Gobble Up Savings With Turkey Leftovers -- Savings Experiment

Savings Experiment: Turkey Leftovers
Savings Experiment: Turkey Leftovers

You can't pick your family, but you can pick your Thanksgiving turkey. And if you keep Thanksgiving leftovers, you can pick at it again and again.

Early Bird Special

Thanksgiving is a time to be thankful for all the good things, but you may want to guard those leftovers from your nearest and dearest, no matter how selfish it sounds. Right after the Thanksgiving feast -- when everyone says they can't imagine eating another bite -- is the perfect moment to salvage the remaining meat.

First, extract the meat from the carcass. Then store it in sealed containers or plastic bags. Do save the skin, scraps, and brown bits from the bottom of the roasting pan in a separate container, as the oils and juice can be used later as well. If you do this the day of the meal, you'll also save room in the fridge. Prepping turkey leftovers is a good excuse to snag some alone time or catch up one-on-one with a relative while you pick away.

Once you have all that turkey meat, you'll need to take stock of your -- well, stock.

Savings Experiment: Turkey Leftovers
Savings Experiment: Turkey Leftovers

Stocking Up

There are several easy ways to make stock, a base that can then be used for soups. Mark Bittman,The New York Times food columnist and esteemed author, says to just throw the leftover meat and veggies into a pot with water. You can simmer it, according to Bittman, until "the meat falls off the bones -- a technique that produces decent if somewhat crude results." For a rich turkey stock, Bittman recommends using the very pan in which you initially roasted the turkey. Cooking the stock in that pan, Bittman writes, will generate "a strong, sweet, and meaty turkey stock -- good enough to eat unadulterated as plain broth, and a perfect base for almost any other soup."

Of course, making soups from leftovers doesn't have to be bland. Wendy Weiden, a Sustainable Food Specialist, recommends Turkey Tortilla Soup. Weiden, who studies food systems at Presidio Graduate School, says it's possible to cut costs, and make healthy, environmentally sound meals, that are, most importantly, delicious.

For the Turkey Tortilla Soup, Weiden says to start by simply shredding the turkey. Then add the sliced and diced meat to what Weiden calls "a basic (and usually pretty cheap) tortilla soup recipe." Freezing the stock extends its expiration date, so that, as Weiden jokes, "you can enjoy it later, when you're less sick of turkey."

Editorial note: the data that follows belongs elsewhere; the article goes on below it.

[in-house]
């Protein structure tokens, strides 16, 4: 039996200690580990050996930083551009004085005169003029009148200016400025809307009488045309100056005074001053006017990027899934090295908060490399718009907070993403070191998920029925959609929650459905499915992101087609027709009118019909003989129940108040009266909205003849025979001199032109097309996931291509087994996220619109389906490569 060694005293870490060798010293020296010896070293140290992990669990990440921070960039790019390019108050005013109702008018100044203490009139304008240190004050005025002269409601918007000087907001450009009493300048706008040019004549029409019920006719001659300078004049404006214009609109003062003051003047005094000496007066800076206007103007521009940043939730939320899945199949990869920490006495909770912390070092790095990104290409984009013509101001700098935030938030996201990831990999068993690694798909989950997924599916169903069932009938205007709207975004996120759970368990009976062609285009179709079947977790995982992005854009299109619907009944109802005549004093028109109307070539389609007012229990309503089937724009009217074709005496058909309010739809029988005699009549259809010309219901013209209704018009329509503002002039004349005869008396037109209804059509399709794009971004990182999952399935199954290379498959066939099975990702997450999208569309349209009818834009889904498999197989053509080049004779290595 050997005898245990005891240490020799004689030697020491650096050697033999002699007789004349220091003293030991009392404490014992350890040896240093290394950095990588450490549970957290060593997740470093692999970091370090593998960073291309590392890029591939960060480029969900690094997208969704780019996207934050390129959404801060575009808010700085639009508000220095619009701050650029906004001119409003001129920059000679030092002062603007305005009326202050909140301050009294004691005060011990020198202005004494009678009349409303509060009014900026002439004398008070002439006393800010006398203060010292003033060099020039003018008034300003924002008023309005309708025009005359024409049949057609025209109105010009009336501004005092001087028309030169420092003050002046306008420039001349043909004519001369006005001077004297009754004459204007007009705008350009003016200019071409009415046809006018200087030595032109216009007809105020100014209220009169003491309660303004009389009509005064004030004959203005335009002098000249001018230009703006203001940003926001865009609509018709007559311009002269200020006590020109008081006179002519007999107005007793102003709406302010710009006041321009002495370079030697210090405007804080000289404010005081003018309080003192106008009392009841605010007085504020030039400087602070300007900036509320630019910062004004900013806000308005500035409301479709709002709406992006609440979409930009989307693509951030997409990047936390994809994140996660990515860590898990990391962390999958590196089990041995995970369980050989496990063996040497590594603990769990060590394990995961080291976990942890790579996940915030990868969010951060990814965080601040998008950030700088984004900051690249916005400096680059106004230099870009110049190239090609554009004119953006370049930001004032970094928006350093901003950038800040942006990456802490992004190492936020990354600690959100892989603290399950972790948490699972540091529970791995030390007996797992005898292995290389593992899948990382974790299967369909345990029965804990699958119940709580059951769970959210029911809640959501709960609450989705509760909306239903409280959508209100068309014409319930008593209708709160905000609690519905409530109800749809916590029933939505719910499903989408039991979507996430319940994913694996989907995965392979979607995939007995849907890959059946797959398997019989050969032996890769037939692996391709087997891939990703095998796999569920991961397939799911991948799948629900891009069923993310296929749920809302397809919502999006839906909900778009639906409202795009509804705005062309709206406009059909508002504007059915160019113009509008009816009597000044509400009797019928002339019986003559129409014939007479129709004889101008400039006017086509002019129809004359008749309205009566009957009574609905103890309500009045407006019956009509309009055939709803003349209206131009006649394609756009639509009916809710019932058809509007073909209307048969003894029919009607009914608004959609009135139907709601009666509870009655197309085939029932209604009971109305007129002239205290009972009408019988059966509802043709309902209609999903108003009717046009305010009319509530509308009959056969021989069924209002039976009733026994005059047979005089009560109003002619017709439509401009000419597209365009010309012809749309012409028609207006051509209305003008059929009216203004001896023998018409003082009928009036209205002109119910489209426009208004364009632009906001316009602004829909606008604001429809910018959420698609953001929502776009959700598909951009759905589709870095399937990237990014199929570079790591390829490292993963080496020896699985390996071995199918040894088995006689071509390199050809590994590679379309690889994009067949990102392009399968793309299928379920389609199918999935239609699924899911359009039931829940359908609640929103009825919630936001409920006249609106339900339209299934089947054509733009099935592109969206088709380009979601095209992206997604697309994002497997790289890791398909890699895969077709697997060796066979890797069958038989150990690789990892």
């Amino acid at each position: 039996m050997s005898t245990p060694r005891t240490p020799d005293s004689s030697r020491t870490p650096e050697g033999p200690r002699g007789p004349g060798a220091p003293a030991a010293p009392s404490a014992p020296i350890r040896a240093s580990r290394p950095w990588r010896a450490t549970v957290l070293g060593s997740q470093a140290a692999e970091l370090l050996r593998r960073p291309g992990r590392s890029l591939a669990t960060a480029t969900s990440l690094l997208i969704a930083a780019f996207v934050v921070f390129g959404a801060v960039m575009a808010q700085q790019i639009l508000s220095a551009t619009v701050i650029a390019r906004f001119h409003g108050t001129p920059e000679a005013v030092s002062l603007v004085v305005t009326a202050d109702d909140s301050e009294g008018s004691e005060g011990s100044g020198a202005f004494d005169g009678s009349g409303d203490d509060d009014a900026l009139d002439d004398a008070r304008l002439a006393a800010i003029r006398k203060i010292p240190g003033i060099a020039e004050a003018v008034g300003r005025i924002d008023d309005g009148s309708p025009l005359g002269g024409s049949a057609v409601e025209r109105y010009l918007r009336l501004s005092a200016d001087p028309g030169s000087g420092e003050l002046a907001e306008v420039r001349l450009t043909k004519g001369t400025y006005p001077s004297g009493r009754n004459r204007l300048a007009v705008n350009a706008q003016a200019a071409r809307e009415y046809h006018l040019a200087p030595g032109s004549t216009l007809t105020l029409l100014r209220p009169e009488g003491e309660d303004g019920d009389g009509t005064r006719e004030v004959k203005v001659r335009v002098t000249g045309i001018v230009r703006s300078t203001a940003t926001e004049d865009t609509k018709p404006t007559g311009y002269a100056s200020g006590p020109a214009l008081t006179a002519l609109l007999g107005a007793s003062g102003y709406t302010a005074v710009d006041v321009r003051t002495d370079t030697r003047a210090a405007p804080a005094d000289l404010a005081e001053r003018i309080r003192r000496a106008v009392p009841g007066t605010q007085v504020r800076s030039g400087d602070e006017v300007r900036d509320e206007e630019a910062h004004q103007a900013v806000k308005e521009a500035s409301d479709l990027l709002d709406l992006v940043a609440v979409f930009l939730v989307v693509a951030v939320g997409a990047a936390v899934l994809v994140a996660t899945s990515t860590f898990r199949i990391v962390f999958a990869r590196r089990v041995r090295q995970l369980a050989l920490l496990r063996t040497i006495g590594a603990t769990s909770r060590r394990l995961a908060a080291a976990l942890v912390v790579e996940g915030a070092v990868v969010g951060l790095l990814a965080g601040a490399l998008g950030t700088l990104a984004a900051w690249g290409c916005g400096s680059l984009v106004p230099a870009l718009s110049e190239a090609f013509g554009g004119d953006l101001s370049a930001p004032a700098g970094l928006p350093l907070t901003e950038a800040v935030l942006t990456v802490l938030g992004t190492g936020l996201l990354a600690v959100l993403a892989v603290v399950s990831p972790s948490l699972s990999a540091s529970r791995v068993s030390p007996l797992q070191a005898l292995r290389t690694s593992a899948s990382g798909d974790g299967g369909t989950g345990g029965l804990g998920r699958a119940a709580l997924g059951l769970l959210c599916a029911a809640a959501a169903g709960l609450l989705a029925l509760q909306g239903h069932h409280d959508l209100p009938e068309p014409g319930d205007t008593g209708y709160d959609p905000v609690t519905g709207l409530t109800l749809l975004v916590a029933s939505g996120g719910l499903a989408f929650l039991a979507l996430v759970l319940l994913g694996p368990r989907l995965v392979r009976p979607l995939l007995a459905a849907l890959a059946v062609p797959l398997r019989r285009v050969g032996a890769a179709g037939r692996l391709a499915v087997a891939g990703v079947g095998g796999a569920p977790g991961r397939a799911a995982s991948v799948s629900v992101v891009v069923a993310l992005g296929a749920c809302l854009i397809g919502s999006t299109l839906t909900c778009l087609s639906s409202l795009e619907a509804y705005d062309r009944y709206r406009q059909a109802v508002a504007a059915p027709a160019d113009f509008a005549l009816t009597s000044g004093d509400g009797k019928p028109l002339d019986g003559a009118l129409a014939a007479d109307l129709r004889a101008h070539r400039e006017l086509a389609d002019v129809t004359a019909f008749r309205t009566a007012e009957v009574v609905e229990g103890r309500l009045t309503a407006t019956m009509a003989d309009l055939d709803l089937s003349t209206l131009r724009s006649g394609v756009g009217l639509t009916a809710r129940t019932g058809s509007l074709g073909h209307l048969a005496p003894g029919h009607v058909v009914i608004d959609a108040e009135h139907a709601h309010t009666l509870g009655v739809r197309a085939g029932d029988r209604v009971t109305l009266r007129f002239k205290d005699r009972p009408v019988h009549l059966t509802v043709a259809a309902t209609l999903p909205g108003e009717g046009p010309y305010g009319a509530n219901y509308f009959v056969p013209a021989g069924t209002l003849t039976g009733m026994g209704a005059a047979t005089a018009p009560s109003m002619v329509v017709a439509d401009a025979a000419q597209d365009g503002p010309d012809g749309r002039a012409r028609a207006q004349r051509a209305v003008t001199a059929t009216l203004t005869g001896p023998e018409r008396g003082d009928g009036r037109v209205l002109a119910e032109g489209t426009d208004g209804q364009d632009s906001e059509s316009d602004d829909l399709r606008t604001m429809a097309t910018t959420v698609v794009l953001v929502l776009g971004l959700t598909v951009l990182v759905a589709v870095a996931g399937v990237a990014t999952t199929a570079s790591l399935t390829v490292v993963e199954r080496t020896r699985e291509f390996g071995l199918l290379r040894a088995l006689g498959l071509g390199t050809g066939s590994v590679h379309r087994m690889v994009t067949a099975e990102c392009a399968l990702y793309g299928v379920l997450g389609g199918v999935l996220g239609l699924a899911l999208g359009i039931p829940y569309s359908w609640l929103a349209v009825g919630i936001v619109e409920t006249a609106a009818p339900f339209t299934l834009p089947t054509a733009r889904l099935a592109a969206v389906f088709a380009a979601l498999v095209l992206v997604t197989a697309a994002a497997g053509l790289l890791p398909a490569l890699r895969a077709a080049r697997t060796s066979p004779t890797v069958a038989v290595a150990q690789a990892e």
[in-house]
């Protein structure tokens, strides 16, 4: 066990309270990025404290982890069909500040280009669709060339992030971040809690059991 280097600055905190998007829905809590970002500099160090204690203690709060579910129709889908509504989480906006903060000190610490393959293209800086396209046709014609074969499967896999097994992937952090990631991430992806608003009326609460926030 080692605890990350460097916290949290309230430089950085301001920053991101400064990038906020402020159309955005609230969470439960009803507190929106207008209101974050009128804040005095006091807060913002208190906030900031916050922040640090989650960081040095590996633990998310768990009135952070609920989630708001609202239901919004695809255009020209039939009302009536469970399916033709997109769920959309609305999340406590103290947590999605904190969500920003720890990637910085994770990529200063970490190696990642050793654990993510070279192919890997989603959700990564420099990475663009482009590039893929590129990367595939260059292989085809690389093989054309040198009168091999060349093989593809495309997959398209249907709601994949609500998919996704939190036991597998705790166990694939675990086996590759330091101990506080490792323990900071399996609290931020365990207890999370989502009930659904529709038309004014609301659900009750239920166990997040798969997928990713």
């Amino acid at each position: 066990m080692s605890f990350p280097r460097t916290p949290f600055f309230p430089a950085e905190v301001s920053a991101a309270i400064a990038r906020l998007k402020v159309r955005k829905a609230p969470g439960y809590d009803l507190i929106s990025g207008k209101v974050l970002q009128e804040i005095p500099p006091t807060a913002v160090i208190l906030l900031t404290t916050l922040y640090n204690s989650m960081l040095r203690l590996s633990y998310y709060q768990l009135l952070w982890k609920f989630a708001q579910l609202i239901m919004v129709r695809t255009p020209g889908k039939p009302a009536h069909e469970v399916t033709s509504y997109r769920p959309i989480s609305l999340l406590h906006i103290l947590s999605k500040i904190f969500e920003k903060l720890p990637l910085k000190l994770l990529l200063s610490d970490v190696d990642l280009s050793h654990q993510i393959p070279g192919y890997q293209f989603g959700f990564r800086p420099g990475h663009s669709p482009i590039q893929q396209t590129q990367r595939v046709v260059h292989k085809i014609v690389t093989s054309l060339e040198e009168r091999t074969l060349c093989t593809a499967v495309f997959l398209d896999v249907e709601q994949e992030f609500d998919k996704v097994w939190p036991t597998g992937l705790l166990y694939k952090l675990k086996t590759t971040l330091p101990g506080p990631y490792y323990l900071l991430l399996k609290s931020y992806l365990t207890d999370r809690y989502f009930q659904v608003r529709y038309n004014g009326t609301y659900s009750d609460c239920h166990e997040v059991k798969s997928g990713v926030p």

Love Birds

In addition to a host of yummy soup options, Joan Nathan, a James Beard Award-winning cookbook author, recommends substituting shredded turkey for ground beef in dishes. Weiden agrees and says that "turkey pot pie is a good way to use leftover vegetables that didn't make it into Thanksgiving dinner." Post-Thanksgiving, Nathan makes Pasta del Papa, a potato meat pie that she has the recipe for in her cookbook, The Flavor of Jersulem. Pasta Del Papa is a perfect recipe for Turkey leftovers, as well as leftover veggies. As Nathan says, during the holiday season, "Most people will have mashed potatoes on hand."

To start cooking, Nathan preheats the oven to 400 degrees. She then peels and boils the potatoes in a covered pot, if she doesn't already have them cooked on hand. As the potatoes simmer, typically for around twenty minutes, Nathan sautés the tomatoes, green pepper, and turkey in hot oil until the turkey browns. By then the potatoes are ready to be mashed, so Nathan adds warm milk, butter, and salt. She then beats the potatoes until they are creamy.

Once the mashed potatoes are ready, Nathan removes the vegetable and turkey from the heat and stirs in paprika, salt, pepper, eggs, raisins, and olives. She blends them, pours the resulting mixture into an ovenproof casserole, and covers it with mashed potatoes, a sprinkle of paprika and a dot of butter. It takes about 20 minutes to bake and serves eight.

That's a lot of good food to be thankful for this Thanksgiving. Of course, the most important ingredient in whatever dish you prepare is fun. Mark Bittman says that when you start to feel overwhelmed, remember: "Nearly everyone -- the in-laws' odd friends aside -- is appreciative of your time and effort. They really don't care if your serving spoon is a spatula." Now, if you'll excuse me, I have some leftovers, I'd like to eat in peace.

Pastel de Papa (Potato Meat Pie) from The Flavor of Jerusalem (Little, Brown) by Joan Nathan
8 medium sized potatoes
1 tomato, chopped
2 large onions, chopped
1 green pepper, chopped
1.5 pounds shredded turkey
2 tablespoons vegetable oil
1/2 cup warm milk
4 tablespoons butter
1 1/2 teaspoons paprika
salt and pepper to taste
4 hard-boiled eggs, chopped
1-cup raisins
1 1/2 cups pitted green olives, halved
1-teaspoon butter